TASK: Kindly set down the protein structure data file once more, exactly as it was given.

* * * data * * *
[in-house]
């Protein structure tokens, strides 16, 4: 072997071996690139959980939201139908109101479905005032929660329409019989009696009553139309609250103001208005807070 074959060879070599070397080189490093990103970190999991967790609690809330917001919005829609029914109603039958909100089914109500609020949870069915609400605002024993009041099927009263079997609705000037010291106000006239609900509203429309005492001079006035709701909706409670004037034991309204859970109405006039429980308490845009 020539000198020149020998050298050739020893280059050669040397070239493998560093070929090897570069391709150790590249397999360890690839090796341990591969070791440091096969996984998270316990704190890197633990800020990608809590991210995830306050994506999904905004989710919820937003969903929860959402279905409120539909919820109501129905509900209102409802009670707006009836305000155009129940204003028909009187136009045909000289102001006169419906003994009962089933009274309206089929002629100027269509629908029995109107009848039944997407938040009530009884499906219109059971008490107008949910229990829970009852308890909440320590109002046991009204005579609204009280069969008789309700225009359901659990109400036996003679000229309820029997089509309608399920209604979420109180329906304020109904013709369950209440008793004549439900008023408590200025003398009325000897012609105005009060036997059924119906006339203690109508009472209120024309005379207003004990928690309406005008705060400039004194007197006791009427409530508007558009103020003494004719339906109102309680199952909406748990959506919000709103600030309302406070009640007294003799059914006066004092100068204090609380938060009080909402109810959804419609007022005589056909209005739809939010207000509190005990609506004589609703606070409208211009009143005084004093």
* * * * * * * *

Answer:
[in-house]
């Protein structure tokens, strides 16, 4: 072997071996690139959980939201139908109101479905005032929660329409019989009696009553139309609250103001208005807070 074959060879070599070397080189490093990103970190999991967790609690809330917001919005829609029914109603039958909100089914109500609020949870069915609400605002024993009041099927009263079997609705000037010291106000006239609900509203429309005492001079006035709701909706409670004037034991309204859970109405006039429980308490845009 020539000198020149020998050298050739020893280059050669040397070239493998560093070929090897570069391709150790590249397999360890690839090796341990591969070791440091096969996984998270316990704190890197633990800020990608809590991210995830306050994506999904905004989710919820937003969903929860959402279905409120539909919820109501129905509900209102409802009670707006009836305000155009129940204003028909009187136009045909000289102001006169419906003994009962089933009274309206089929002629100027269509629908029995109107009848039944997407938040009530009884499906219109059971008490107008949910229990829970009852308890909440320590109002046991009204005579609204009280069969008789309700225009359901659990109400036996003679000229309820029997089509309608399920209604979420109180329906304020109904013709369950209440008793004549439900008023408590200025003398009325000897012609105005009060036997059924119906006339203690109508009472209120024309005379207003004990928690309406005008705060400039004194007197006791009427409530508007558009103020003494004719339906109102309680199952909406748990959506919000709103600030309302406070009640007294003799059914006066004092100068204090609380938060009080909402109810959804419609007022005589056909209005739809939010207000509190005990609506004589609703606070409208211009009143005084004093």